Do These 7 Things After Driving A Used Car Home


Here are some recommendations to help you keep your car top-notch after you purchased it.

Used vehicles usually come with multiple unknown service histories, and you need to identify them as quickly as possible to prevent them from triggering further damage. The car may still shine brightly from the new layer of paint the old owner applies, but the filters and fluids may be nearing the end of their service life, and you must replace them fast. Many buyers state that they purchased used cars and found out that the cabin air filters were clogged with debris or missing filters.

Cases like these get you to think about what you need to do to ensure that the vehicle you purchase won’t break after you drive it home. This article presents some collective wisdom regarding the parts you need to replace once you purchase the vehicle.

1. Change the motor oil


Unless you’re sure the old owner changed the oil with a new golden one, it’s smart to change it immediately after you get home. The motor oil works as the engine’s lifeblood, which is the most expensive part in a car, and you should replace it with a new one after you bring the car home, so you can reset the change interval. Don’t forget to change the oil filter too. Check the owner’s manual to find out the change interval because now oils include additives that make them last longer. If you cannot find the information in the over’s manual, an article such as this one can help you figure out the car parts that wear out the fastest. Check:

2. Flush the engine coolant

Heat can easily damage the engine, so it requires a coolant to maintain its proper temperature. An overheated engine can trigger a catastrophic event because it can warp some parts beyond repair and destroy the gaskets. The engine in modern vehicles includes multiple metals, and the coolant isn’t changed in a long time; it can turn into an electrolyte that corrodes them. You should flush the coolant out and replace it with a new one every three years.

3. Replace the brake fluid


Brake fluids are usually glycol-based, and they can absorb water, which means they become hygroscopic. You must remove the moisture that contaminates the braking system to ensure it functions properly. The fluid in the braking system sops up moisture, and in time it thickens and becomes less able to fight corrosion and heat. As years pass it can overheat the callipers and cause damage to the braking system. Your used car is probably running on old brake fluid, so change it the moment you bring it home. Then it would help if you replaced it every three years to prevent it from boiling or causing corrosion.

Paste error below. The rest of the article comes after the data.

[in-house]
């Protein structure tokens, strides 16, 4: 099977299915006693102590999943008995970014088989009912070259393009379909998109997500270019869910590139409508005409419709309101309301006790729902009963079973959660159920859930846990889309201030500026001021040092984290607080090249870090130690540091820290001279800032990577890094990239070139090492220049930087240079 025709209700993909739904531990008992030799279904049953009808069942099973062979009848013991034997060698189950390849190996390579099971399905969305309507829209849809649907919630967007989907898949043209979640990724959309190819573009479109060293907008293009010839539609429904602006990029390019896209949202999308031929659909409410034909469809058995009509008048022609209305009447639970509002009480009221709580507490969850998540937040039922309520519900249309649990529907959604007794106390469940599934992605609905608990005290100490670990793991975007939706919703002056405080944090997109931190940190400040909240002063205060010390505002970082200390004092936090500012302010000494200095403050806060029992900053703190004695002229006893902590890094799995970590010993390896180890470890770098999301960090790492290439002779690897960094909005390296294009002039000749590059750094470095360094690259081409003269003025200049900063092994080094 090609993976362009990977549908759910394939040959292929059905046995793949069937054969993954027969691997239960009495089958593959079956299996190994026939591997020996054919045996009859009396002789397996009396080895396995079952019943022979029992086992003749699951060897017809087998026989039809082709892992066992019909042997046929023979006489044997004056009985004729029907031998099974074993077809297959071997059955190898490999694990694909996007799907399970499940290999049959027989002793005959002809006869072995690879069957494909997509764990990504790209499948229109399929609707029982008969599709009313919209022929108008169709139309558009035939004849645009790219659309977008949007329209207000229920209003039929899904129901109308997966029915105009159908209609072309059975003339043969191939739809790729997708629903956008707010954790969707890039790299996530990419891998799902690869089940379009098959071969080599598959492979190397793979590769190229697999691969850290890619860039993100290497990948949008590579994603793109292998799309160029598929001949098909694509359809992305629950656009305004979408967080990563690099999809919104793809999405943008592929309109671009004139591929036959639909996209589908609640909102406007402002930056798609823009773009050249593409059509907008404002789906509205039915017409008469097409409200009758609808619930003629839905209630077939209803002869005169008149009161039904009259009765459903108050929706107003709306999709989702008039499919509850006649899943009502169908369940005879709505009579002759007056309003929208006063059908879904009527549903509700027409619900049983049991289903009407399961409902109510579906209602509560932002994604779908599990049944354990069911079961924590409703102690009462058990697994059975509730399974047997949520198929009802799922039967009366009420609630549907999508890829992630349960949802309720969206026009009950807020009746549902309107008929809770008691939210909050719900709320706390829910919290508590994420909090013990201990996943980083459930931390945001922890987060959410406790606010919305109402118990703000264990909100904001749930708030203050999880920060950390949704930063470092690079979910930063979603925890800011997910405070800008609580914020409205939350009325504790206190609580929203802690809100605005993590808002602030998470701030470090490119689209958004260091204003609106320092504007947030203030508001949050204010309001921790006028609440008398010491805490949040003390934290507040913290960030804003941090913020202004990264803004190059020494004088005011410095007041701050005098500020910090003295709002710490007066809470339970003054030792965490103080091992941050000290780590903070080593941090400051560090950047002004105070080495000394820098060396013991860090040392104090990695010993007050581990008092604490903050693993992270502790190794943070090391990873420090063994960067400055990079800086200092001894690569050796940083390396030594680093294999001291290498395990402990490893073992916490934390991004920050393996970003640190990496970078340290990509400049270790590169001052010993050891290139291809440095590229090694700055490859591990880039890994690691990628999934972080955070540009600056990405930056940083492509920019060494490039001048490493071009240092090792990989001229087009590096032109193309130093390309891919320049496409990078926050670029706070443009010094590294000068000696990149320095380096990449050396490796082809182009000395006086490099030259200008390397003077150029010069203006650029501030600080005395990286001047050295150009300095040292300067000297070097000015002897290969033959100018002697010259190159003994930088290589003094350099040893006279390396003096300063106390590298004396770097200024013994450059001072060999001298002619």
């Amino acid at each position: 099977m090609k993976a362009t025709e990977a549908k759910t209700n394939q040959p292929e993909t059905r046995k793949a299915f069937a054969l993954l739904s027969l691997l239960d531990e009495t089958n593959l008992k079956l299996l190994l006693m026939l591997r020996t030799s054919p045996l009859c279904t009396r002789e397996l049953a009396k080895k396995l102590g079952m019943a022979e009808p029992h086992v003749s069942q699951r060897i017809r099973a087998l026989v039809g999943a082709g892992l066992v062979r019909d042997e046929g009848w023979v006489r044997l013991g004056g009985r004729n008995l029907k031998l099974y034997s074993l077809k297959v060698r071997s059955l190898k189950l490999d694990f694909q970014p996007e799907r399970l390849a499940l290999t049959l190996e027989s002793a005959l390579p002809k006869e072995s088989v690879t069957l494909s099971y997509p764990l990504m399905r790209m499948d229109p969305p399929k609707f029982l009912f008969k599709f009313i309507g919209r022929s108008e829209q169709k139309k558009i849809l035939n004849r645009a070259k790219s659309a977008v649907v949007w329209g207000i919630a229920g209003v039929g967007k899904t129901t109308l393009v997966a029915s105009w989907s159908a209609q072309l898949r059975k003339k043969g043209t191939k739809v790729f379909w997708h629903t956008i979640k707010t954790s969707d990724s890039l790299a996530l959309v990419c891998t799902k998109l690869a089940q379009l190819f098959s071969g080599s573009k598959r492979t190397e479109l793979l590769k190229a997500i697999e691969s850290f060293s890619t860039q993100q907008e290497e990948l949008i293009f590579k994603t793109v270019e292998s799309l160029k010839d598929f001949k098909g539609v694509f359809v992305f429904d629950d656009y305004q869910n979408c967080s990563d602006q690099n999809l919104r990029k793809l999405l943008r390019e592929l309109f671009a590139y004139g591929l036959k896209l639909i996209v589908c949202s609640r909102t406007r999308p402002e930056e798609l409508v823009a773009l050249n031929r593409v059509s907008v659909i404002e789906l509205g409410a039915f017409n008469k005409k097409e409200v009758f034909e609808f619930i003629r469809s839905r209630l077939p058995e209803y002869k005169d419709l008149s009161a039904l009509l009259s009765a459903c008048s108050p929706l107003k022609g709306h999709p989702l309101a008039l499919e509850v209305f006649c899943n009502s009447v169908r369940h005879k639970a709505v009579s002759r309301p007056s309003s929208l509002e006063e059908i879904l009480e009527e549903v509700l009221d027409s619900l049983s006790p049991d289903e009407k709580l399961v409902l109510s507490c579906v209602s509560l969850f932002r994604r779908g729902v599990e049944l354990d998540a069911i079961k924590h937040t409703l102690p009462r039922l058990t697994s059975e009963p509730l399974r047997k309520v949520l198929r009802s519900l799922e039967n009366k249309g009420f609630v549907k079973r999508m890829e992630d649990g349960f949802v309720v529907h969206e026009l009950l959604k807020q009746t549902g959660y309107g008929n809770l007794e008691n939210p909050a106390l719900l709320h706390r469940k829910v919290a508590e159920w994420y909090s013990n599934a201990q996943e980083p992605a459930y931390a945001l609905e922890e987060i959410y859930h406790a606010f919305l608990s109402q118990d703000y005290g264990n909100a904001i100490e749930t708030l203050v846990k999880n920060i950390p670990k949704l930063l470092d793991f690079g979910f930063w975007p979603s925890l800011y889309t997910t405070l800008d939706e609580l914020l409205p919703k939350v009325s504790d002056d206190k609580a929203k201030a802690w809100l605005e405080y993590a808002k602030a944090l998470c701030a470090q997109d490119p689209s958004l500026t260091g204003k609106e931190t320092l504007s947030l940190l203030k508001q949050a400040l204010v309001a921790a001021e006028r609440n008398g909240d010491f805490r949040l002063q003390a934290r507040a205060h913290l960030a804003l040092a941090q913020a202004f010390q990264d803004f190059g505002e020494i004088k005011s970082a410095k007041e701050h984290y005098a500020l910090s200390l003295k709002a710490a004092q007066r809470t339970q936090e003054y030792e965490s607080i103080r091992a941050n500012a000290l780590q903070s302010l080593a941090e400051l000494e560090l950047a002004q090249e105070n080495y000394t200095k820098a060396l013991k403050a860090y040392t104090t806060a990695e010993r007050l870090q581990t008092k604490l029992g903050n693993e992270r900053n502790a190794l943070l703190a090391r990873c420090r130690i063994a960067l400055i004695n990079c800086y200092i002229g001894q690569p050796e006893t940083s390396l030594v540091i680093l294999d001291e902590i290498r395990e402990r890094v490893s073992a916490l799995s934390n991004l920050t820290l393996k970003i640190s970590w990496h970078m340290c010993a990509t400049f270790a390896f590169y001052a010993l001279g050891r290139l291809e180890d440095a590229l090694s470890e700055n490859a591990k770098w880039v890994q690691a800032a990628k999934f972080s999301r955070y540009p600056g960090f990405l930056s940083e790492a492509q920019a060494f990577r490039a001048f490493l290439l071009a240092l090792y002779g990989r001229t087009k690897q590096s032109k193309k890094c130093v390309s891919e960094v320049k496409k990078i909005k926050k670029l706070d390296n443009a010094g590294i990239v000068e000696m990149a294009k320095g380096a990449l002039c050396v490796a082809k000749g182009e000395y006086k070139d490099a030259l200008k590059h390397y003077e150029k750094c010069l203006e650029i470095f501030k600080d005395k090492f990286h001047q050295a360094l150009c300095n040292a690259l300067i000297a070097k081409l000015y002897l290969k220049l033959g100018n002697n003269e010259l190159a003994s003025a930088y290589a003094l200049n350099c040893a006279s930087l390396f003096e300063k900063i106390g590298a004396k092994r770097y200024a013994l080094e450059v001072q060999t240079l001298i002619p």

4. Get a new battery

Everyone knows that batteries aren’t very robust nowadays because automakers prefer smaller batteries to boost fuel economy. This means that most of them die before the three-year warranty expires. You should check the battery’s date and replace it if it has passed more than a year since the old owner installed it. You can easily do it at home if you purchase it from a local parts store.

5. Change the air filters


Air is essential for a good combustion process, so after you bring the car home, check the engine’s filter and change it with a new one if it looks damaged. If the previous car owner changed the air filter less than a year ago, a tap on the ground will eject the dirt and debris and improve its functionality. If your car has permanent or long-life air filters made from cotton or foam gauze to trap the particles, you can clean them with a specially designed product. Check the user’s manual to find out what kind of air filters your vehicle has and how often you have to change it.

Some of the latest models of vehicles have a cabin air filter placed in the ventilation system behind the glove box, so you can easily reach it. Don’t be surprised by the amount of airborne particles these filters can capture; they sometimes even draw in insects and leaves. You can clean the filters or replace them with new ones from a local parts shop. It’s essential to change the filters regularly to maintain the engine and air conditioning system’s performance.

Changing the cabin air filter is one of the first things to do after bringing a used car home because who knows when the previous owner did it. And don’t go with the “if it looks clean, it’s fine” presupposition because sometimes air filters catch particles you cannot see with the bare eyes, but they can enter your respiratory system and cause health issues.

6. Change the transmission fluid

All mechanics recommend changing the transmission fluid after 10,000 km if you purchase a new car to remove the metallic debris produced during the manufacturing process. But when you buy a used vehicle, you need to replace the transmission fluid every 50,000 km. If you buy a car with a manual gearbox, change the lubricant every 80,000 km to maintain the parts in an optimal state.

Use the dipstick to check the fluid’s condition. If you notice foaming fluid, it can signal an overfilled case. However, when you feel a burnt smell, it can point out to high operating temperatures that can impact the autobox’s life.

7. Change the rotors and brakes


You want your car to stop when needed—replacing the rotors, brakes, and brake fluid guarantees that you drive in safe conditions. You don’t need mechanical skills to get the job done, but a visit to the local service shop can fix the problem if you don’t want to do it. It’s advisable to change the parts sooner than later because the last thing you need is the car not to stop when a kid or animal jumps in front of it.

And last but not least, you should also inspect the tires to determine if they are properly aligned and show signs of wear and tear. Mismatched tires are common in used vehicles, and you would want to know they don’t guarantee a safe ride before taking the car on the highway.